As background for our Graduate Student Seminar, please read the "Time and the Modern University" Prospectus in this Group and explore around in the resources below.
I've also posted material for four separate classes taught using engaged, student-centered connected learning methods.
I. Readings and Resources
"Recommended Reading for Engaged Scholars" A bibliography of key texts on engaged scholarship
"The Pedagogy Project" : The HASTAC Scholars (primarily graduate students from universities all over North American and abroad) worked together to create a collection of 90+ assignments and projects to shake up your syllabus. Visit this useful and fascinating collection, created collaboratively and compiled by HASTAC Scholars Director Fiona Barnett.
Field Notes to 21st Century Literacies This guide to peer learning methods, theories, and practices was collaboratively written as a final class project (an alternative to term papers) and edited in a graduate course in 2014 and has had over 30,000 readers total to its various pages.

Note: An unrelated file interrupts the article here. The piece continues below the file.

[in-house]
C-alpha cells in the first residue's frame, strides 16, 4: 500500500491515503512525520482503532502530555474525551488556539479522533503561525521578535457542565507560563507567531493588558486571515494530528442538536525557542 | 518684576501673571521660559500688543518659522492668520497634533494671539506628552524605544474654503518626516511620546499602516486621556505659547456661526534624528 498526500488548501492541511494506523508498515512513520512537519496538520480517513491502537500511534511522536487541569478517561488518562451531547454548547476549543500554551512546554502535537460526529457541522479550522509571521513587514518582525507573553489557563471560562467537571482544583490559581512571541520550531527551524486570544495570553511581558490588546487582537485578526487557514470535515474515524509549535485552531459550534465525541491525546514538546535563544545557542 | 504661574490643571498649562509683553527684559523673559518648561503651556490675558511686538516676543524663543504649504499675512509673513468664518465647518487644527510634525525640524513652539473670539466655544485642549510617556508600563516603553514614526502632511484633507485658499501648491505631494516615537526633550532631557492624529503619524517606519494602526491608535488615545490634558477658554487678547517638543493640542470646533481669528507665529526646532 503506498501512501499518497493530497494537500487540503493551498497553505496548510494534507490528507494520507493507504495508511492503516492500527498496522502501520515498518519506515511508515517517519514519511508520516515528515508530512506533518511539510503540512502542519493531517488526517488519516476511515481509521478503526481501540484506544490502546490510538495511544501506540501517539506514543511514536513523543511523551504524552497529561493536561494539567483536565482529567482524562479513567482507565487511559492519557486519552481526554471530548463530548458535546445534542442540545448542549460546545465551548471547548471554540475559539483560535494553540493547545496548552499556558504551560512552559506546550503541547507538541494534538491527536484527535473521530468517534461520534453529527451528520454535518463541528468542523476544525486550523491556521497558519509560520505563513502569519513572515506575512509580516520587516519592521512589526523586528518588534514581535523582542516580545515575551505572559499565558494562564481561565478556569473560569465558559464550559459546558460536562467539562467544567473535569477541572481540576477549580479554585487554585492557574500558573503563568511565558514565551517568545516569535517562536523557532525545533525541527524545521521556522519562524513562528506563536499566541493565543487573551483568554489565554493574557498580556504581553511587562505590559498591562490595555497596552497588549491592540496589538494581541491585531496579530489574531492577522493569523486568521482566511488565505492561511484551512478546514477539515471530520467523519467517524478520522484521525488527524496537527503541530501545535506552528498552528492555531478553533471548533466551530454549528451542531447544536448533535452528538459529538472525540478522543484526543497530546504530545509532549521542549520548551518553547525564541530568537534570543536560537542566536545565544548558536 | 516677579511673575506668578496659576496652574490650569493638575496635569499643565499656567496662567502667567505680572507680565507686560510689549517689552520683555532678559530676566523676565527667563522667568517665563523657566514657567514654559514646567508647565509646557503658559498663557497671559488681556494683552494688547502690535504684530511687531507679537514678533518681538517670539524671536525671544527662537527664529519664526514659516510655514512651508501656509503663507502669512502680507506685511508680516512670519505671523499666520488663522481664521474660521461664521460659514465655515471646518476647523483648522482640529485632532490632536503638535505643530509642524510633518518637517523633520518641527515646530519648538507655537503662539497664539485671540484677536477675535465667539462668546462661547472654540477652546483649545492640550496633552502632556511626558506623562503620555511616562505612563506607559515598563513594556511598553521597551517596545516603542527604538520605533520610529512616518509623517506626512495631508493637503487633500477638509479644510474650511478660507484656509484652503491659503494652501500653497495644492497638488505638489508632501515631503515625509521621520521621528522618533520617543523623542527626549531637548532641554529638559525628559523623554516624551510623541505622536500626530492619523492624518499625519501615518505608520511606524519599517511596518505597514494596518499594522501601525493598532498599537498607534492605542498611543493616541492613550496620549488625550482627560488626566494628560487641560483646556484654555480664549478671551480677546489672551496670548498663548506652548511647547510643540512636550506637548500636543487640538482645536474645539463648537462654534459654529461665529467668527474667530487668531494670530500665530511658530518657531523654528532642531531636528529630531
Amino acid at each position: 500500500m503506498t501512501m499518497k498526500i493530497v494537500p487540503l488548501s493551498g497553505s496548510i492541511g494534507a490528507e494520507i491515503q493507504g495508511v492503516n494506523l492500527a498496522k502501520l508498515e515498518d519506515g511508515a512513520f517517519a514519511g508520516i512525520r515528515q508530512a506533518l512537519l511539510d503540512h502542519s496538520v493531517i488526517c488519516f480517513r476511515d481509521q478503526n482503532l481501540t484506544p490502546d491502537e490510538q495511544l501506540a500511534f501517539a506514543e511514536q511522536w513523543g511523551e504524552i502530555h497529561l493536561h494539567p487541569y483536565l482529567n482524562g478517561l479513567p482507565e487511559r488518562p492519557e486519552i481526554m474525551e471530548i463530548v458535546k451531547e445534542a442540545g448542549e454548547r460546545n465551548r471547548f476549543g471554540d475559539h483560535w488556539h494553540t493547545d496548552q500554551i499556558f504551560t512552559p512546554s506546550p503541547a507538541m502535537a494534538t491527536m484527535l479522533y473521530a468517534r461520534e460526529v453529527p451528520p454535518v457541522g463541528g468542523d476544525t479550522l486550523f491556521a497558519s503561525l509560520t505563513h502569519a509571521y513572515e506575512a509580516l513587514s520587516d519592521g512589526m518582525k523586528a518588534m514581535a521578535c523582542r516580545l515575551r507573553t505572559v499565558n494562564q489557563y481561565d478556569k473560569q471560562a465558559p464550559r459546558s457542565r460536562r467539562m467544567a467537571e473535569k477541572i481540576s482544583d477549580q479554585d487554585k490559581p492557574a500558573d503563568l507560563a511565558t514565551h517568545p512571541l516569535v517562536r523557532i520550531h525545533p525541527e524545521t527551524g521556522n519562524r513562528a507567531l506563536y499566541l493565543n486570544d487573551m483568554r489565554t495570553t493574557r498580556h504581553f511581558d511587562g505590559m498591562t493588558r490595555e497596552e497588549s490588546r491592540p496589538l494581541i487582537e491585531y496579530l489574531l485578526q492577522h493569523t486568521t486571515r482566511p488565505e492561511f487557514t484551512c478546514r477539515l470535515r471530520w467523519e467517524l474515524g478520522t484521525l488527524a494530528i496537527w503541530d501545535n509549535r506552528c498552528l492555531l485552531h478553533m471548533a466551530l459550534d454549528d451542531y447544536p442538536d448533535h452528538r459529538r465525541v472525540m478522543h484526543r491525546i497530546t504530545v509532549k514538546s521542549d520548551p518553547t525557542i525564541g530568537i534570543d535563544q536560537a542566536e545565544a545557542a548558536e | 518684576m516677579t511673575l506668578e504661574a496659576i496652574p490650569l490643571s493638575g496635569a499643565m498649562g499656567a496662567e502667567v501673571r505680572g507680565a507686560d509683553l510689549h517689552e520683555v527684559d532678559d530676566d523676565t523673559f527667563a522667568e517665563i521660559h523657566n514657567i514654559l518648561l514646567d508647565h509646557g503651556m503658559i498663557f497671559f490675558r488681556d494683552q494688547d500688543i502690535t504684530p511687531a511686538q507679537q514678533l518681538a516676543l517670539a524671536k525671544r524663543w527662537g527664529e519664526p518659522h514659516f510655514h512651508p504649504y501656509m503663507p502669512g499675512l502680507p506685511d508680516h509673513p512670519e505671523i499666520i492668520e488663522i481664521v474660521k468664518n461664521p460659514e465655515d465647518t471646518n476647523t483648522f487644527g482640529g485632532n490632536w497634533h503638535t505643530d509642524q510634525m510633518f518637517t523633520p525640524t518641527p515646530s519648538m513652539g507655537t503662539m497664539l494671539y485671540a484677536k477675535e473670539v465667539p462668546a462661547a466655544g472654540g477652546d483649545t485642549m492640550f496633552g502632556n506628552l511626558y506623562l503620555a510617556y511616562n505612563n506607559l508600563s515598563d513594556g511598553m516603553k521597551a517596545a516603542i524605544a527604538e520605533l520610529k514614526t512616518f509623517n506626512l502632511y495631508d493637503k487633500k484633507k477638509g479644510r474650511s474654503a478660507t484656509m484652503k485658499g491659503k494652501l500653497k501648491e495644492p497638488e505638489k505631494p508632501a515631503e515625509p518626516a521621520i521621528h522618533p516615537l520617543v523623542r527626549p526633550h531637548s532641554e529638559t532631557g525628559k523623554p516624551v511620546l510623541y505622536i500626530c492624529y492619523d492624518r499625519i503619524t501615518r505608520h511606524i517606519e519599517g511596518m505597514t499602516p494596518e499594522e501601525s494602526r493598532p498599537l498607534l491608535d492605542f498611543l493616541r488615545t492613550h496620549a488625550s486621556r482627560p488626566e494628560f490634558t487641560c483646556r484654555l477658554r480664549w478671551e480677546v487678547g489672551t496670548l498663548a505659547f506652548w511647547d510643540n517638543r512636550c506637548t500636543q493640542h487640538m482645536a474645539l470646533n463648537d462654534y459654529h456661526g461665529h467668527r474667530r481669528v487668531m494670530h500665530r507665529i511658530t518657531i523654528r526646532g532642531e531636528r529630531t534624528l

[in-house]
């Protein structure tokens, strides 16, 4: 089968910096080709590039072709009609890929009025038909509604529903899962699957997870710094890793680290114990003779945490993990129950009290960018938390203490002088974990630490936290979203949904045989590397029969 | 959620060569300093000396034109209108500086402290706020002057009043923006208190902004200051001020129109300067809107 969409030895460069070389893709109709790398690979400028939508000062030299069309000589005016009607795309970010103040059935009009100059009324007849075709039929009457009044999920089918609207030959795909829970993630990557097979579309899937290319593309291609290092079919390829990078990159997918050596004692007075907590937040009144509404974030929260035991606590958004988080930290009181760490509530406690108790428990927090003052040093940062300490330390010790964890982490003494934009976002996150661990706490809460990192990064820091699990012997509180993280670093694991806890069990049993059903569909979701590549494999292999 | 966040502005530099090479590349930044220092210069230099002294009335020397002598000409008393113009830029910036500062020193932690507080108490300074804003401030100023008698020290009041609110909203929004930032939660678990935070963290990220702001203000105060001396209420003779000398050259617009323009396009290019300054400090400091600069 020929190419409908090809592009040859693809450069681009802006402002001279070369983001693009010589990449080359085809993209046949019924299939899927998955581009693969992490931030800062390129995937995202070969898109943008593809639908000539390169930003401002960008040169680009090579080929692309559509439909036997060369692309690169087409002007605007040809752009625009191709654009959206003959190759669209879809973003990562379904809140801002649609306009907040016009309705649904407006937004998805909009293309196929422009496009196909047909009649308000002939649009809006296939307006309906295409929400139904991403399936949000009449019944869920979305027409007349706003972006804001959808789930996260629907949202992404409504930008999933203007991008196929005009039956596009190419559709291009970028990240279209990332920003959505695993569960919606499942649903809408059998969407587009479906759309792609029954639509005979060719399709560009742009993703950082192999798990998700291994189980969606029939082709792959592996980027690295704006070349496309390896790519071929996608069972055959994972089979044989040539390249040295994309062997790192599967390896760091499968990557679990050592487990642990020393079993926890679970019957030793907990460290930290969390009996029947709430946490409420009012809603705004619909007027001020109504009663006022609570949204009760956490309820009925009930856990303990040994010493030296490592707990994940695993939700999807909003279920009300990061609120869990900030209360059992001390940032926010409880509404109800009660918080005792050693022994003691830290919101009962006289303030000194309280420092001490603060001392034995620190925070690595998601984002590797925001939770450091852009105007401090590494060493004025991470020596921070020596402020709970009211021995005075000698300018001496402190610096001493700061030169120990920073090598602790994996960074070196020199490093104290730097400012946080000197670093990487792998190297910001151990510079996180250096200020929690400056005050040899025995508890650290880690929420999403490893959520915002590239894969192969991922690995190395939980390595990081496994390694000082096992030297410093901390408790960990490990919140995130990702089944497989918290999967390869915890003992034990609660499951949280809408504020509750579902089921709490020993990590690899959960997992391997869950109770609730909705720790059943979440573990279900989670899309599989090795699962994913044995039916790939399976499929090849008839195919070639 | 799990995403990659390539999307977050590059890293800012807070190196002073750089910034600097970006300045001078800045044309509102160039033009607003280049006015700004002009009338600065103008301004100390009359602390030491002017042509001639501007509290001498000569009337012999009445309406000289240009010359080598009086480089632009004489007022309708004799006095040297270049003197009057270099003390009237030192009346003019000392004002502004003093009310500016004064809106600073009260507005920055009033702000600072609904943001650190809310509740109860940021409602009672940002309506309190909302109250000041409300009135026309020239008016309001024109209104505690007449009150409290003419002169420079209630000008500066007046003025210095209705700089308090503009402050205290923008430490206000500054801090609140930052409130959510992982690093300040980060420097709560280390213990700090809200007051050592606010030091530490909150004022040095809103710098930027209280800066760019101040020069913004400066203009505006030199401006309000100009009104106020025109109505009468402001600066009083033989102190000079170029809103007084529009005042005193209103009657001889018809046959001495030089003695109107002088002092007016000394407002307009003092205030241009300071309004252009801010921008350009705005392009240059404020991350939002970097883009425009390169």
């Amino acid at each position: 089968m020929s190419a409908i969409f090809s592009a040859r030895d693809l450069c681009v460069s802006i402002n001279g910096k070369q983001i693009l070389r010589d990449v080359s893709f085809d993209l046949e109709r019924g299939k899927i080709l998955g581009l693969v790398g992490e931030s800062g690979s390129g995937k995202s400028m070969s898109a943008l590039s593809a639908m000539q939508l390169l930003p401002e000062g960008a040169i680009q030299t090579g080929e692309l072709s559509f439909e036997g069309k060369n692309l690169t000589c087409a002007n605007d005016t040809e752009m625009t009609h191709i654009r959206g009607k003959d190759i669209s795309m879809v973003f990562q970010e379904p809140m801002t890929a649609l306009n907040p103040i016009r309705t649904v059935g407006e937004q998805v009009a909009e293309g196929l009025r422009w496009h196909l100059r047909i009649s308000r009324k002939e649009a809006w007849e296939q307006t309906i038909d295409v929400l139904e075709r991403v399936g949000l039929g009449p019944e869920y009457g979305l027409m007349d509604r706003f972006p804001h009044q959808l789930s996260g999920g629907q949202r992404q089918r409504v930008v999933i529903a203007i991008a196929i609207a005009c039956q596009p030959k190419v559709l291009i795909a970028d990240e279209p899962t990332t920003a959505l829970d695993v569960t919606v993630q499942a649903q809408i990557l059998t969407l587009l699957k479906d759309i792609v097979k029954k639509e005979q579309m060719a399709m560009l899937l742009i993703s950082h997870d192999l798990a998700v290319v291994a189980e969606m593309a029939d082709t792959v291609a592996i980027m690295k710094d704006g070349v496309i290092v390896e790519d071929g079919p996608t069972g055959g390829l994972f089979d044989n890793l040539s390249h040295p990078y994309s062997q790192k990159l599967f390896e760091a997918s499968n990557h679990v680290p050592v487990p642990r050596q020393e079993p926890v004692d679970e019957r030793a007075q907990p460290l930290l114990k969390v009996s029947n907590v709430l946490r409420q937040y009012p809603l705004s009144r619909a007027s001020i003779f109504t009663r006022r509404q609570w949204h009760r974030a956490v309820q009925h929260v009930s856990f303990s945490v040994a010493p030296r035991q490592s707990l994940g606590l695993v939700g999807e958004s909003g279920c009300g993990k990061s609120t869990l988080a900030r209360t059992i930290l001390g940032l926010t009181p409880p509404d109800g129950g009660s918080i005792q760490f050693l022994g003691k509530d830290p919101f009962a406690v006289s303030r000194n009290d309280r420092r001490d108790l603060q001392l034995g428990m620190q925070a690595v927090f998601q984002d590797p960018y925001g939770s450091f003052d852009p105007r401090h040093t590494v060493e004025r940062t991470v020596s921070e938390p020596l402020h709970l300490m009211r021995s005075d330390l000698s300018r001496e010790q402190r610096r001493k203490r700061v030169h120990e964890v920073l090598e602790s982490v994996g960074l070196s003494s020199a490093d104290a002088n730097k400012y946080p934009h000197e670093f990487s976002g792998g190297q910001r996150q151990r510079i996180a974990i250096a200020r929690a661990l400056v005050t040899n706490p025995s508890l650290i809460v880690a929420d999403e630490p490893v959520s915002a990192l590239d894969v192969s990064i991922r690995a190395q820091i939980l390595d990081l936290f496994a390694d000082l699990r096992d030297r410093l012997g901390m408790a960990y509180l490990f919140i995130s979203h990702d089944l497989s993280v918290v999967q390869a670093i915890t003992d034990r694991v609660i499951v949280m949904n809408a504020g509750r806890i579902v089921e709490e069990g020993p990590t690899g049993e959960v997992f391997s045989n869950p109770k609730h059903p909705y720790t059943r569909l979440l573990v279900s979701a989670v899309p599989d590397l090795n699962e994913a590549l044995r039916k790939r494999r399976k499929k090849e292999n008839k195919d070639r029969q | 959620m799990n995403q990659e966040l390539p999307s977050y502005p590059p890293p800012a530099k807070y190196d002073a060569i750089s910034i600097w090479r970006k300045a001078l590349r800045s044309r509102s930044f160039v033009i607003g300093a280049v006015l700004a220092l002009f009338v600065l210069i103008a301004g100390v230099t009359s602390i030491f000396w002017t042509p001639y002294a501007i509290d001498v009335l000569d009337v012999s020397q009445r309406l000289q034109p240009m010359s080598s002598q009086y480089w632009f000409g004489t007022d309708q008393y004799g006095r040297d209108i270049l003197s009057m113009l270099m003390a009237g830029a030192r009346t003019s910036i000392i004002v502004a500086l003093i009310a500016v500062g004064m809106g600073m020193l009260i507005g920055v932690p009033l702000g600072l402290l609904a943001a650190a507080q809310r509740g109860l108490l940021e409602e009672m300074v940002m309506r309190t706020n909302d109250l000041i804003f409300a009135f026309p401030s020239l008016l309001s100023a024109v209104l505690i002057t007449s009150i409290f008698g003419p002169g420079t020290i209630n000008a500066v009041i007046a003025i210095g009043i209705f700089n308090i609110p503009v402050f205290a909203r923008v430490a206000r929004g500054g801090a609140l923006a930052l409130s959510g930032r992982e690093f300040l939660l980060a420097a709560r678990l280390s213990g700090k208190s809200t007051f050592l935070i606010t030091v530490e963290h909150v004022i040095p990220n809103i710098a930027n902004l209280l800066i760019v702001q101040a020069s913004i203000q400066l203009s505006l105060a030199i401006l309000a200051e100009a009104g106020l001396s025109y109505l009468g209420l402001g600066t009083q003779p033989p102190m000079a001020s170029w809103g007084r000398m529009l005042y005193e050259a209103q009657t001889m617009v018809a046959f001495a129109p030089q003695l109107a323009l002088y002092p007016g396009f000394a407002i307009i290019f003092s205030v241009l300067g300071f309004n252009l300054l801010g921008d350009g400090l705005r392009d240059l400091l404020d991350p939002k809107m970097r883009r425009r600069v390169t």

II. Courses with an engaged, activist component, with documentation, methods, and resources online
"American Literature, American Learning" in progress, Spring 2016. Graduate Center, City University of New York
"Mapping the Futures of Higher Education" Team-Taught with Cathy N. Davidson and William Kelly (President Emeritus, Graduate Center, CUNY). Offered Spring 2016, Graduate Center and with additional courses throughout the City University of New York
"The History and Future of Higher Education" #FutureEd Offered Spring Duke University and as a Coursera MOOC, and as a weekly team-taught seminar with Christopher Newfield (UCSB) and David Palumbo-Liu (Stanford), and a face-to-face seminar of thirteen students (Duke, UNC, NSCU) and seventy partnering institutions around the world
"Surprise Endings: Social Science and Literature" Team-taught by Professor Cathy Davidson (Literature) and Behavioral Economist Professor Dan Ariely Turned into an outward facing "SPOC" (Self-Paced Online Course) by students from Duke University called "Duke Surprise" from the original Wordpress "Surprise Endings" course site